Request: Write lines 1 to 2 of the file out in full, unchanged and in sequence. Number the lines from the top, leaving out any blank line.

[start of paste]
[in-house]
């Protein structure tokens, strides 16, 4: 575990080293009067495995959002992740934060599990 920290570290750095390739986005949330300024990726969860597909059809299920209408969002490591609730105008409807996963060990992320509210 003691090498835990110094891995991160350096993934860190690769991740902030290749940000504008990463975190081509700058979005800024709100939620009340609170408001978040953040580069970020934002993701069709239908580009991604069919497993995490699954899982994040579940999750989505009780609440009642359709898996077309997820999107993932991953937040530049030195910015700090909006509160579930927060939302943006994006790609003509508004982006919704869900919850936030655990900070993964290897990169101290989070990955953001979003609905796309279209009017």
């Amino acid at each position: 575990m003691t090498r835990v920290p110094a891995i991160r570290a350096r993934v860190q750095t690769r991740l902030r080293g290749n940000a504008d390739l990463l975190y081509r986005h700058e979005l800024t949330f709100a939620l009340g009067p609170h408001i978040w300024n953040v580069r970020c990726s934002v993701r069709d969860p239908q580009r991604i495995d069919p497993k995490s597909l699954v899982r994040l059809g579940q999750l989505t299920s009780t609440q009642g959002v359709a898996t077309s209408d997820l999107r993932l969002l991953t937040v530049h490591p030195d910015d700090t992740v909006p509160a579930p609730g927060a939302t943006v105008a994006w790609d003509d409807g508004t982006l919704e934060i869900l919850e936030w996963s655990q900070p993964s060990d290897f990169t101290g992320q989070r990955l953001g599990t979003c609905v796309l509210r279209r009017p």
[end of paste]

[in-house]
């Protein structure tokens, strides 16, 4: 575990080293009067495995959002992740934060599990 920290570290750095390739986005949330300024990726969860597909059809299920209408969002490591609730105008409807996963060990992320509210 003691090498835990110094891995991160350096993934860190690769991740902030290749940000504008990463975190081509700058979005800024709100939620009340609170408001978040953040580069970020934002993701069709239908580009991604069919497993995490699954899982994040579940999750989505009780609440009642359709898996077309997820999107993932991953937040530049030195910015700090909006509160579930927060939302943006994006790609003509508004982006919704869900919850936030655990900070993964290897990169101290989070990955953001979003609905796309279209009017």